Although the present study demonstrated a possible relationship between GS and serotonin receptor 2 subfamily, more experimental evidence is mandatory to fully support the claim. For instance, the current study is only performed in HEK293T cells in vitro. Moreover, verification in itch-mediating peripheral sensory neuron has not been finished, not to mention that itch-scratch in vivo behavior tests are missing. Although our team is in process of resolving these shortfalls, it should be mentioned that the current finding that GS acts on mHtr2a and mHtr2b is worth reporting in every aspect. Together with future experiments, we hope that our findings facilitate the molecular basis of GS-induced itch sensation, shedding a light to find out a way to alleviate GS-induced itch in AD patients. Considering that both GS and serotonin affect itch in AD patients, the present study raises a possibility that Htr2a and/or Htr2b could be regarded as candidate therapeutical target genes to alleviate itch in AD patients.


This work was supported by Gachon Institute of Pharmaceutical Sciences Research Fund 2015 (GCU-2015-5131) and Basic Science Research Program through the National Research Foundation of Korea (NRF) funded by the Ministry of Education (2016009938).

Fig. 1. GS can induce intracellular calcium increase through mHtr2a in HEK293T cells. (A) HEK293T cells transient expressing mouse Htr2a (mHtr2a) was treated with α-Me-5HT (10 μM), a non-specific agonist for serotonin receptor 2 family. As a control, α-Me-5HT successfully induced an increase of intracellular calcium levels (empty circle), which is substantially suppressed by pretreatment of ketanserin (“+Ket,” 500 nM for 5 min), a specific antagonist for Htr2a (filled blue triangle). (B) GS (100 μM) increased intracellular calcium levels in mHtr2a-expressing HEK293T cells (filled red circle), which was significantly inhibited by pretreatment of 500 nM ketanserin (filled blue triangle). (C) Representative pseudocolor microscopic images of cells at initial (a) and peak (b) time points denoted in (B). Scale bar indicates 50 μm. (D) A comparison of peak F/F0 from mHtr2a after treatment of different ranges of GS concentration. Notice that the response shows dose-dependent manner, and cells that do not express mHtr2a exerts no intracellular calcium increase at all (“pcDNA”). ***p<0.001, when compared to vehicle-treated control group (“Veh”).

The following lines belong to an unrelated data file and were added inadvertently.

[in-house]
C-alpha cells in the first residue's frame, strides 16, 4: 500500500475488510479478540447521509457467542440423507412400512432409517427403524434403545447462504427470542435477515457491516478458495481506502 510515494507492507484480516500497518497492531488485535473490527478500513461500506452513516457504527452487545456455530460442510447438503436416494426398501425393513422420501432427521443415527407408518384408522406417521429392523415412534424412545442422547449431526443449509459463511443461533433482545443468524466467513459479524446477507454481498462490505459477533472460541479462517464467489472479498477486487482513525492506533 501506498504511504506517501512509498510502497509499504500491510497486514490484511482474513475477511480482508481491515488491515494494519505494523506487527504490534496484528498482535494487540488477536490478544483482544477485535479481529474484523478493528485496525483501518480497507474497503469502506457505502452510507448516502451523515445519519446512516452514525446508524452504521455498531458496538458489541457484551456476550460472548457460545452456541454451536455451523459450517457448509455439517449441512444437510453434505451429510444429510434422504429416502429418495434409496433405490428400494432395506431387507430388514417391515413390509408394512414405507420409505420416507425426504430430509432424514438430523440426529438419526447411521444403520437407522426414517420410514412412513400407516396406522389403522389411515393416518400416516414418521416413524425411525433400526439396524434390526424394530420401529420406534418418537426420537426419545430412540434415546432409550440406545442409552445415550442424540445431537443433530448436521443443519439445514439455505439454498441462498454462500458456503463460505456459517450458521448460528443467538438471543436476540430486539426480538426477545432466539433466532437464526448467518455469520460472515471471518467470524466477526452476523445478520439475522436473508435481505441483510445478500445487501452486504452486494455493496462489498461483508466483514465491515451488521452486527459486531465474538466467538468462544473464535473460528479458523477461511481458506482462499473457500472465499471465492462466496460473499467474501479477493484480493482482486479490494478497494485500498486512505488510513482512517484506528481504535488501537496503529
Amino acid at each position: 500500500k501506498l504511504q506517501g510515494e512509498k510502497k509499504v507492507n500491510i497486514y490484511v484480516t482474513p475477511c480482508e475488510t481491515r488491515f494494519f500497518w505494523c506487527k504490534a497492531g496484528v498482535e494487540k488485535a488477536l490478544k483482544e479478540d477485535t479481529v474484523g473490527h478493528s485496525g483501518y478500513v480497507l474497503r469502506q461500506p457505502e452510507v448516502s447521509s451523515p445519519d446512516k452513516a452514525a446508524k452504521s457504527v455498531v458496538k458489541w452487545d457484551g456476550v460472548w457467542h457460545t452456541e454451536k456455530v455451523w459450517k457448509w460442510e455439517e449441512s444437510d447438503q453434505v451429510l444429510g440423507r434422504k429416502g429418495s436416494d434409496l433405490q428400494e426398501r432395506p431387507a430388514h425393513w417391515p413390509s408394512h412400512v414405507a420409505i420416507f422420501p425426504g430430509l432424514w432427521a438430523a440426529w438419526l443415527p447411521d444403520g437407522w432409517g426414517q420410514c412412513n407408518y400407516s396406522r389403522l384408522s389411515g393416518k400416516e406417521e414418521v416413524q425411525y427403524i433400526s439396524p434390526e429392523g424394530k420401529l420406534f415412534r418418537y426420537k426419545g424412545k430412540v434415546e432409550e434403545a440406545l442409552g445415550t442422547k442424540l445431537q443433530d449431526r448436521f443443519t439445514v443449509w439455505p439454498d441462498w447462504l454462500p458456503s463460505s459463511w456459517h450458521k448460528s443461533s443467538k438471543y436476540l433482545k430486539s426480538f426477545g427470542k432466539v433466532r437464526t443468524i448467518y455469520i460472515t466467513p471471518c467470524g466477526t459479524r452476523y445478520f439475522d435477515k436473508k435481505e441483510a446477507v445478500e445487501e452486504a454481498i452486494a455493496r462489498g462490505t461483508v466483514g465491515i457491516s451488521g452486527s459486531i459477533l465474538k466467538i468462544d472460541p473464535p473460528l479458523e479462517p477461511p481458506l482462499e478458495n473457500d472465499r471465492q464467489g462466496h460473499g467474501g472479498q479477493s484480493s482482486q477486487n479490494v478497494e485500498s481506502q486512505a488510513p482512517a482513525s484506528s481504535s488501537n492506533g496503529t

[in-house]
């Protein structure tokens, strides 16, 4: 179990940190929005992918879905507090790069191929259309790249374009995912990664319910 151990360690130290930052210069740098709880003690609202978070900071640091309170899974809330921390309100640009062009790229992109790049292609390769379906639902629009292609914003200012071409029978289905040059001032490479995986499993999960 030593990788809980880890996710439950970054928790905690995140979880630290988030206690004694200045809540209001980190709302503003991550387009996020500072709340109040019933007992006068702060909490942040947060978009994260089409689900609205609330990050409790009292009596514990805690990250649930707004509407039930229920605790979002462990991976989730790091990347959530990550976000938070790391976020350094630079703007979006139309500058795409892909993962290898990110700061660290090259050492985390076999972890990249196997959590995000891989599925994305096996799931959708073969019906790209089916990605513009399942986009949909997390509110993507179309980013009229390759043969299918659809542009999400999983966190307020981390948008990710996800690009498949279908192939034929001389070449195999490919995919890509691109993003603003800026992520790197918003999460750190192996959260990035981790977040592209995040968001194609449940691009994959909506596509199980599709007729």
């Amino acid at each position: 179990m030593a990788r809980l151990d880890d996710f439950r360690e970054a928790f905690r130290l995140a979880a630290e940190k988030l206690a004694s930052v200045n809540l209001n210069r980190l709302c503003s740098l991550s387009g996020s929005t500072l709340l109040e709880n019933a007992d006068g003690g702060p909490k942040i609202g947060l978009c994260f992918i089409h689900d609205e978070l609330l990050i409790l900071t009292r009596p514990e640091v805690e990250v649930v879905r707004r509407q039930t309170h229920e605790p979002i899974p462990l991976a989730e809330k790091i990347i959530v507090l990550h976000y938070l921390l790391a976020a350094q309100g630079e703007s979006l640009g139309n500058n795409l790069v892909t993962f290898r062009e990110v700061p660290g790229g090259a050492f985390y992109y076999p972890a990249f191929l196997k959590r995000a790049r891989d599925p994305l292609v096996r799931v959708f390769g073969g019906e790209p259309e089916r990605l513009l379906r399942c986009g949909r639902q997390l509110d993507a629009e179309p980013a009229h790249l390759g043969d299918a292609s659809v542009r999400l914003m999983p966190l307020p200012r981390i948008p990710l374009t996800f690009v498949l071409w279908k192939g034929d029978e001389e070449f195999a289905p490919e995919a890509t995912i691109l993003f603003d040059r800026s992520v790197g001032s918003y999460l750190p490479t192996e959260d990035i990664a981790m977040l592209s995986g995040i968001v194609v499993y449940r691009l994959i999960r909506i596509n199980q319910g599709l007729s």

Fig. 2. GS can also induce intracellular calcium increase through mHtr2b in HEK293T cells. (A) HEK293T cells transient express mHtr2b was treated with α-Me-5HT (10 μM). As a control, α-Me-5HT successfully induced an increase of intracellular calcium levels (empty circle), which is substantially suppressed by pretreatment of RS-127445 (500 nM for 5 min), a specific antagonist for Htr2b (inverted triangle). (B) GS (100 μM) increased intracellular calcium levels in mHtr2b-expressing HEK293T cells (filled circle), which was significantly inhibited by pretreatment of 500 nM RS-127445 (inverted triangle). (C) Representative pseudocolor microscopic images of cells at initial (a) and peak (b) time points denoted in (B). Scale bar indicates 50 μm. (D) A comparison of peak F/F0 from mHtr2b after treatment of different ranges of GS concentration. Notice that the response shows dose-dependent manner, and cells that do not express mHtr2b exert no intracellular calcium increase at all (“pcDNA”). ***p<0.001, when compared to vehicle-treated control group (“Veh”).
Fig. 3. GS failed to induce intracellular calcium increase through mHtr2c in HEK293T cells. (A) HEK293T cells transient express mHtr2c was treated with α-Me-5HT (10 μM). As a control, α-Me-5HT successfully induced an increase of intracellular calcium levels (empty circle), which is substantially inhibited by pretreatment of RS-102221 (500 nM for 5 min), a specific antagonist for Htr2c (inverted triangle). (B) GS (50 μM) failed to induce intracellular calcium increase in HEK293T cells expressing mHtr2c. (C) Representative pseudocolor microscopic images after treatment of α-Me-5HT or GS on mHtr2c-expressing cells at initial (0 sec) and peak (30 sec) time points. Scale bar indicates 50 μm.
Fig. 4. mHtr2a and mHtr2b may cause calcium influx through phospholipase C (PLC)-dependent TRPC activation after GS treatment. (A) An intracellular calcium increase through mHtr2a by GS in HEK293T cells (GS) was significantly suppressed by calcium-free media, U-73122 (an inhibitor of PLC), and SKF-96365 (a non-specific TRPC blocker). (B) Similar results for mHtr2b in HEK293T cells. ***p<0.001.